Denmark, Mexico, and Estonia are leading the charge in revamping legislation to enable better data-sharing across departments, which is a cornerstone for providing seamless services to citizens and something I was very interested in hearing about. In the area of digital literacy and inclusion, Israel has developed an open learning platform, providing free courses and training to members of the Israeli public. Use of this platform skyrocketed during the first stage of the pandemic – clearly showing that people found it useful and relevant. I’m also interested in partnering with New Zealand and Portugal, international leaders in digital identity, to learn how Canada can apply like-minded solutions across out federal structure.

Digital advancement is also an opportunity to address environmental impacts and challenges. I’m very proud of the work Canada has done to lead the Digital Nations working group on Greening Digital Government, and to make environmental sustainability a cornerstone of digital recovery efforts. Through this group, the ten countries of the Digital Nations will work to implement measurable, sustainable, and greener IT practices. This includes holding suppliers accountable for their climate footprint and actively promoting built-in environmental stewardship. In Canada, our Greening Government Strategy targets IT investments and energy-efficient cloud services to help reduce government operations emissions by 40% by 2030 and achieve net zero by 2050. I’m looking forward to leveraging the work of the Digital Nations to broaden our influence, and develop shared climate change mitigation strategies for the full value chain of tech procurement.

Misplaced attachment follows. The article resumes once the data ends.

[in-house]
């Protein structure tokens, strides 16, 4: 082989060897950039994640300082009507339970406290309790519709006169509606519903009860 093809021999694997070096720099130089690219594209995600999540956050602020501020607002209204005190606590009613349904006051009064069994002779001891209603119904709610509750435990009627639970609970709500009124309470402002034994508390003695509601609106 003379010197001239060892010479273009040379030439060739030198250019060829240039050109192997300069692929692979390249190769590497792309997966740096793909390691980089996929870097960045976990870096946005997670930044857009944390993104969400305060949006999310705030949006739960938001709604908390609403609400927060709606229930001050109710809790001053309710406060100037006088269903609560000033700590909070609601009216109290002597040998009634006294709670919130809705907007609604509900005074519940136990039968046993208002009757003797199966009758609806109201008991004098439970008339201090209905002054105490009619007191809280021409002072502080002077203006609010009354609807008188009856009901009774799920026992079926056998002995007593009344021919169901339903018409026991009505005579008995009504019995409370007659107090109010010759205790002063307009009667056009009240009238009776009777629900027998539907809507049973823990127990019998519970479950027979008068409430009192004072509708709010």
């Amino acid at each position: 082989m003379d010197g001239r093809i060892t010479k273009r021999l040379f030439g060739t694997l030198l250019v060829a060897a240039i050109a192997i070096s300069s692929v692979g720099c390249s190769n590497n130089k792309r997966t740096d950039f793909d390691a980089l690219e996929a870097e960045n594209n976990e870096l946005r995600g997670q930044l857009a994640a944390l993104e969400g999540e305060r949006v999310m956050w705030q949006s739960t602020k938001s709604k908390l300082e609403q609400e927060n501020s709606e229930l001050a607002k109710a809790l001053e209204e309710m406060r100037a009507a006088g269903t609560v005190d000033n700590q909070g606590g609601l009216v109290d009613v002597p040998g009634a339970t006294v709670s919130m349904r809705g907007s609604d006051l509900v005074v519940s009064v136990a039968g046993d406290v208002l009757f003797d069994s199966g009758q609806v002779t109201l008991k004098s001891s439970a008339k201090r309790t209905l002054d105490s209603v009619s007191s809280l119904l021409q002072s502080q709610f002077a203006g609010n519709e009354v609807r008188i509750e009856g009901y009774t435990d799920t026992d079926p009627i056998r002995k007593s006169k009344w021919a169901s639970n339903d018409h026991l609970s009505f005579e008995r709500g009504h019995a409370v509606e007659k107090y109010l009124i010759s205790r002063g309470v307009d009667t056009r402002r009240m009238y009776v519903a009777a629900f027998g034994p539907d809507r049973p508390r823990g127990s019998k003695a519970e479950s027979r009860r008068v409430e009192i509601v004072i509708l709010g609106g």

This is just a snapshot of the work we’ve done, and continue to do, with our Digital Nations partners. As this year’s chair, Canada also contributed to the forward planning of the Digital Nations. The United Kingdom will chair in 2021, followed by South Korea in 2022. I look forward to continuing the work of delivering better and greener digital services to citizens.

During the Charter signing ceremony, Paul James, Chief Digital Officer for New Zealand, quoted a Maori proverb that speaks to the shared work our countries are doing to better serve our citizens: “Nau te rourou, naku te rourou, ka ora te manuhiri.” This means “with your food basket, and my food basket, the people will thrive.” By developing open-source digital solutions and sharing our challenges and solutions, we can ensure our citizens and residents will thrive.


The Honourable Joyce Murray

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Joyce Murray
Minister of Digital Government

I am often asked why Canada has a Minister of Digital Government and what that means. My job is to integrate policy and innovative service delivery with IT management, as we work to digitalize and transform our services to Canadians. My role reflects the importance of doing a better job of serving Canadians.